built detached terraced houses. Window openings are small, with roofing in small local tiles. Apartments exist but are rare.
Romorantin-lanthenay, the capital of the Sologne, is close to the A85 motorway. This is less practical for road access from the UK than the other two smaller towns which are near the north-south A71, but better placed if you fly into Tours-val-de-loire airport, or, a couple of hours away, Limoges airport to the south.
It has quite a rich historic centre, Eric says, and you can find good opportunities for about €100,000 for around 100m2. Indeed, prices rarely exceed €150,000 in these rural sectors. You find similar types of property in Salbris and Lamotte-beuvron, both with exits from the north-south A71 motorway, although Eric points out that Romorantin is larger, older and perhaps prettier, with more ancient remains.
Village life If you prefer country to town but still want to buy your baguette or pick up your poulet locally you will find neighbourhood shops and services in Neung-sur-beuvron, for example, which also has schools, a doctor and pharmacy. Eric’s foreign clientele tends to be Dutch rather than
The story goes that one Sunday at the opening of the hunting season Stéphanie was preparing an apple tart for hungry hunters. In the heat of the moment, she absentmindedly forgot to line the tin with pastry and popped it into the oven with just apples in it. Realising her mistake, she decided to simply add the pastry on top of the apples, cooked the tart in this way, turned it out and served it ‘upside down’. The hunters much appreciated this new dish and thus was born the famous tarte Tatin.
Estate life Bernadette explains that the châteaux in Sologne are usually constructed in brick and generally date from the late 19th-century. We’re not far from Blois, in the Loire Valley, where you have a few houses with a bit of tuffeau stone, the local fine-grained limestone, but that’s rare here, she says.
Buyers purchase the larger estates not necessarily because they are sportsmen but simply to be able to walk through the woods. “We have more woodland than plain around Vernou-en-sologne,” says Bernadette. “There is no doubt that if you want land you will find what you desire in Sologne.” For example, she is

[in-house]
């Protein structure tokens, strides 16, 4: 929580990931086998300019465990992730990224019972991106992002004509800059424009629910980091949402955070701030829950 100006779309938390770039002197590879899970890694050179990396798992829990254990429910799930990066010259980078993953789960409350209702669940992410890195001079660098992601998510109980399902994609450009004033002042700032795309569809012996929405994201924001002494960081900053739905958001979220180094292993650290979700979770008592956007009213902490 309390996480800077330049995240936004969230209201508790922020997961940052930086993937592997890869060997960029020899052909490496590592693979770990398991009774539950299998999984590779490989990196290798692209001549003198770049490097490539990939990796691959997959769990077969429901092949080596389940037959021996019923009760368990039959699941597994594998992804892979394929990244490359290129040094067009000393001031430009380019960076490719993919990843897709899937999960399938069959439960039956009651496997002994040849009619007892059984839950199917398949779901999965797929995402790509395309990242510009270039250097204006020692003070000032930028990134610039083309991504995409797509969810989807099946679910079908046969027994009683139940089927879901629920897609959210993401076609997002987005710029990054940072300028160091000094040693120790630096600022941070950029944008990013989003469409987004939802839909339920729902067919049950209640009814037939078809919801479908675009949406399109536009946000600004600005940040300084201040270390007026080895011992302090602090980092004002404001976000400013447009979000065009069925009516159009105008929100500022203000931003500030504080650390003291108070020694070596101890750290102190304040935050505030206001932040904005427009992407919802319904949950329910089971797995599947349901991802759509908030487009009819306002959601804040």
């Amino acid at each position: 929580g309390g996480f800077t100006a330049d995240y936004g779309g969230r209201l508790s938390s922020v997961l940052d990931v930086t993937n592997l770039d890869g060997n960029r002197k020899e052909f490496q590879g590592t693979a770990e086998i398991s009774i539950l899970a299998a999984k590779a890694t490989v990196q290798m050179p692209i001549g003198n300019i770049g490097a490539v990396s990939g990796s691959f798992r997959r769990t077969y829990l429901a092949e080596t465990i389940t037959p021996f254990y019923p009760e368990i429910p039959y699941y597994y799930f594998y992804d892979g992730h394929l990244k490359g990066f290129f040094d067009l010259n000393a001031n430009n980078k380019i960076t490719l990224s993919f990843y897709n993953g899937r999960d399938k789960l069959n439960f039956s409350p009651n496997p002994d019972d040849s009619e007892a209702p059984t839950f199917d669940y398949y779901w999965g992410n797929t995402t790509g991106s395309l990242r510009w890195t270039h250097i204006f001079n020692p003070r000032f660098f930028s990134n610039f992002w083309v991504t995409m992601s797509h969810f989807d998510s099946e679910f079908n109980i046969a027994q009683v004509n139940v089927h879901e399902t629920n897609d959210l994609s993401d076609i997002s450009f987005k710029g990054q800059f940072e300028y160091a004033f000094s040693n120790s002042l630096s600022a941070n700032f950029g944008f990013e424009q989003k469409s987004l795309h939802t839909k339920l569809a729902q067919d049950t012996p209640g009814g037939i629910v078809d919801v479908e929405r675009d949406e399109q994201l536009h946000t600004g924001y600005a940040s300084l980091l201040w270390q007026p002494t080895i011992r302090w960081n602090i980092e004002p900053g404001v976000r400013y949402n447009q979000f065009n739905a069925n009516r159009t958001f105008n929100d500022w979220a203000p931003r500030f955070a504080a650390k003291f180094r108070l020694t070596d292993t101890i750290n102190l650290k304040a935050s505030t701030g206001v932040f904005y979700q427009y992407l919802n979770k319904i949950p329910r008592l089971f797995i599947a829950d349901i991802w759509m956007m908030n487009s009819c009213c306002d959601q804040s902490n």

currently marketing a property with 40 hectares near Vernou for €1.2m.
Domaines can vary between 10 and 200 hectares although the latter are rare, she adds. She confirms that these properties are ideal for keeping horses because, as well as woodland, there are often a few fields around the buildings.
The soil here is relatively poor, she continues. It is not the clay-chalk soil you find north of the Loire in La Beauce, the region immortalised by the 19th-century novelist and playwright Emile Zola in La Terre. “So we don’t in general have fantastic crop yields. People will cultivate crops for their animals or to attract wild boar for hunting but not to earn money.” Cultivation also maintains the soil and prevents the creation of wasteland.
Renovation life If you are in search of a renovation project you may just find one although over the past 15 years or so many former farms have been bought up, renovated and resold, says Bernadette. Most of her clients are buying second homes. However, thanks to the train station in Lamotte-beuvron, folk who are still working do so mainly in Orléans or in the French capital, which you can reach in 90 minutes. Bernadette thinks Lamotte-beuvron may be the new capital of the Sologne. “When people buy, they want to buy near Lamotte. Why? Because there’s the train station and the motorway.”
There is indeed easy road access from the A10, A71 and A85 motorways, and trains from Paris-austerlitz stop at Lamotte-beuvron, Salbris and Vierzon. If you’re intent on travelling under your own steam you can arrive by bike via the Loire à Vélo cycle trail from Muides-sur-loire and St-dyé-sur-loire. Alternatively, you could travel by Shanks’s pony on the long distance walking path GR41 (GR stands for grande randonnée) to the south via the Cher valley and Romorantin, or further east from the Berry via the GR31.
So you see, there’s absolutely no excuse for not getting yourself down to the Sologne. See you there!
Château de Moulin at Lasssay-sur-croisne is known as the pearl of the Sologne
A wild boar with her young